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Thursday, February 02, 2012

The Baptizer

When I was perhaps six or seven years old we made a vacation stop at Carlsbad Caverns in Carlsbad, New Mexico. I did not appreciate the adventure as much as I could have being so young. Perhaps I was travel weary. Perhaps I was scared to death. Maybe both.

One feature along the path was dark hole opening up in the floor just a few feet beyond the rail. Not much separated small children from the void and there was no help to confidence in the placard that read, “The Bottomless Pit.” Walls and columns of stalagmites were lit up with blue and pink and white lights, but this hole was the epitome of all things black. I distinctly remember a rope ladder with wooden rungs anchored at the top of the hole spilling down into the abyss and it may be a trick of memory, but I recall the ladder seemed to be broken just about the place where the light ended and the yawning chasm began. There may have been some dusty scientific equipment staged to feed the imagination.

As if I was not terrified enough, my father was looking over the rail. This was not the walk-pause-gaze-snap-a-picture-and-move-on kind of look. “Gotta see more; get what you pay for, so let’s keep moving.” No, no. This was the peer-and-lean-over-the-rail kind of look. Like this-one-hole-was-the-price-of-admission kind of look. The kind of look that is usually followed by one leg going over the rail, then the next leg . . .

Did I mention I was terrified? While certain I could hear the screams of young hippy scientists that were still clinging to a broken ladder while dropping through very space itself, I could not bear that my dad was looking into that hole. I screamed, I cried, I clung, I begged him not look over the rail. Somehow, he made the point that he was safe.

“Well, at least let me hold your glasses, so they don’t fall off.” I whimpered.

“But how will I see?” he asked.

It was all a nightmare.

When John the Baptist was preaching and the whole countryside was going out to him, John makes an intriguing statement about himself. He says he is not worthy to untie the thong of the sandals of the greater one who is coming, the one about whom he is preaching. Ok, so what?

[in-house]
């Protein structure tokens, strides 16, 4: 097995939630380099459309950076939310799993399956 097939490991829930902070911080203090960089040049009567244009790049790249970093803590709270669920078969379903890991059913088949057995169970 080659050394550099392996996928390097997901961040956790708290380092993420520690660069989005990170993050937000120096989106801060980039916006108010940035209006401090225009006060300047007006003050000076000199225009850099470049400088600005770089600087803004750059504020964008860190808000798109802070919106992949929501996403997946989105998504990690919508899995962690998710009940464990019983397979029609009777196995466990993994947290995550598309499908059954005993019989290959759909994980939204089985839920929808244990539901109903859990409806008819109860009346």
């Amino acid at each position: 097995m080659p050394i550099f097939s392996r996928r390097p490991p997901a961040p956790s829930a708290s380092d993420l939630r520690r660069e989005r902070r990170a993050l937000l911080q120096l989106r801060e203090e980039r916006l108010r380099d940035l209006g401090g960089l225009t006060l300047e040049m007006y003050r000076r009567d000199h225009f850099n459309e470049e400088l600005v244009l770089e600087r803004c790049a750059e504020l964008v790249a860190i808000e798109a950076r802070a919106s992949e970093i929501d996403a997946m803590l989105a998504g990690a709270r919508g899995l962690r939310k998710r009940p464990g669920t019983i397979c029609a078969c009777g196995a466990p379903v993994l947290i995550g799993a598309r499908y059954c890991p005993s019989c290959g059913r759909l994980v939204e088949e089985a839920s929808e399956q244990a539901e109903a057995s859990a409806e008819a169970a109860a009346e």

Rabbis in these times had followers, and some of these followers were servants. One act even the most pompous rabbi would never ask (or should never ask) of a servant is to untie his sandals. John says that he is not worthy to do even the most unthinkable even if were asked. This is not a reflection on the one who is doing the asking, but on himself as a servant. He is down-in-the-hole low.

John was standing up and announcing the Lord and people were not ready for Him. People responded by leaving where they were (literally and symbolically) and were coming out. He was saying what God has always said: Repent! Be overwhelmed with cleansing!

What do you think John’s ministry would be like today? Would it be any different now than it was then? Now think for a moment what you do for God, or say you do for God. Why is what we do any different? Could it be because we are not low enough, humble enough?

Consider: people went out to John, so what drives your ministry? Why do people come to where you are? Is it because of your location, your dress, your diet; or is it because from the hole of humility you proclaim the one who is greater, the one who baptizes with the Holy Spirit?

Down in the hole it’s lonely and scary, but this is where the adventure begins . . .

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